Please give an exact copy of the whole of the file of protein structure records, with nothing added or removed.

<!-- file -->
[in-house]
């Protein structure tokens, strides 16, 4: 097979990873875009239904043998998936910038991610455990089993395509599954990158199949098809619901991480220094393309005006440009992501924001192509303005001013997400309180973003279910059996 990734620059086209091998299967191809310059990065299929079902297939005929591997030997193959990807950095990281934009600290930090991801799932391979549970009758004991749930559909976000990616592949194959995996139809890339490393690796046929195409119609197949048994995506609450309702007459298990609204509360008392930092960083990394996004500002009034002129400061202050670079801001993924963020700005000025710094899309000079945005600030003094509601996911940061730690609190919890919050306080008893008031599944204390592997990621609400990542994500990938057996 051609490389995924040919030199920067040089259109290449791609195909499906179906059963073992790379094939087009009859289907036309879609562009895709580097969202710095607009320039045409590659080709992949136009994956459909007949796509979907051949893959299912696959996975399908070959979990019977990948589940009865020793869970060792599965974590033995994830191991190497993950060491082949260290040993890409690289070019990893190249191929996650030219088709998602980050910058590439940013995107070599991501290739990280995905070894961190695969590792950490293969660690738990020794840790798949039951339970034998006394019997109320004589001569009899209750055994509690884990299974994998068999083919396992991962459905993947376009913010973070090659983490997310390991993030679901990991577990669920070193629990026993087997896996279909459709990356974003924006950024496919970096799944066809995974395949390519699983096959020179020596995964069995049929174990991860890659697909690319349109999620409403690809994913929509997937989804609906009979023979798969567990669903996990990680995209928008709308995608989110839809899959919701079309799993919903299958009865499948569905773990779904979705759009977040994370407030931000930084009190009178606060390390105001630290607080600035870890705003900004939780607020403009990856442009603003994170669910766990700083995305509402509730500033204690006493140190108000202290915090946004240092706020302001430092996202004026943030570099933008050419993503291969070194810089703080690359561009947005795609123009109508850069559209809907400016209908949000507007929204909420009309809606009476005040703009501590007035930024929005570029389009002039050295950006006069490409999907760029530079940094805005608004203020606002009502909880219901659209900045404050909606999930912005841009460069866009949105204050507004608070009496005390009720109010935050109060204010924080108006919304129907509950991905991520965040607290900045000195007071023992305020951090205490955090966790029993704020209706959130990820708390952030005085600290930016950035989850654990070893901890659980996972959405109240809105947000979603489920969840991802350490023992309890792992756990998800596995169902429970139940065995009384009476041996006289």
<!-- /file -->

[in-house]
């Protein structure tokens, strides 16, 4: 097979990873875009239904043998998936910038991610455990089993395509599954990158199949098809619901991480220094393309005006440009992501924001192509303005001013997400309180973003279910059996 990734620059086209091998299967191809310059990065299929079902297939005929591997030997193959990807950095990281934009600290930090991801799932391979549970009758004991749930559909976000990616592949194959995996139809890339490393690796046929195409119609197949048994995506609450309702007459298990609204509360008392930092960083990394996004500002009034002129400061202050670079801001993924963020700005000025710094899309000079945005600030003094509601996911940061730690609190919890919050306080008893008031599944204390592997990621609400990542994500990938057996 051609490389995924040919030199920067040089259109290449791609195909499906179906059963073992790379094939087009009859289907036309879609562009895709580097969202710095607009320039045409590659080709992949136009994956459909007949796509979907051949893959299912696959996975399908070959979990019977990948589940009865020793869970060792599965974590033995994830191991190497993950060491082949260290040993890409690289070019990893190249191929996650030219088709998602980050910058590439940013995107070599991501290739990280995905070894961190695969590792950490293969660690738990020794840790798949039951339970034998006394019997109320004589001569009899209750055994509690884990299974994998068999083919396992991962459905993947376009913010973070090659983490997310390991993030679901990991577990669920070193629990026993087997896996279909459709990356974003924006950024496919970096799944066809995974395949390519699983096959020179020596995964069995049929174990991860890659697909690319349109999620409403690809994913929509997937989804609906009979023979798969567990669903996990990680995209928008709308995608989110839809899959919701079309799993919903299958009865499948569905773990779904979705759009977040994370407030931000930084009190009178606060390390105001630290607080600035870890705003900004939780607020403009990856442009603003994170669910766990700083995305509402509730500033204690006493140190108000202290915090946004240092706020302001430092996202004026943030570099933008050419993503291969070194810089703080690359561009947005795609123009109508850069559209809907400016209908949000507007929204909420009309809606009476005040703009501590007035930024929005570029389009002039050295950006006069490409999907760029530079940094805005608004203020606002009502909880219901659209900045404050909606999930912005841009460069866009949105204050507004608070009496005390009720109010935050109060204010924080108006919304129907509950991905991520965040607290900045000195007071023992305020951090205490955090966790029993704020209706959130990820708390952030005085600290930016950035989850654990070893901890659980996972959405109240809105947000979603489920969840991802350490023992309890792992756990998800596995169902429970139940065995009384009476041996006289």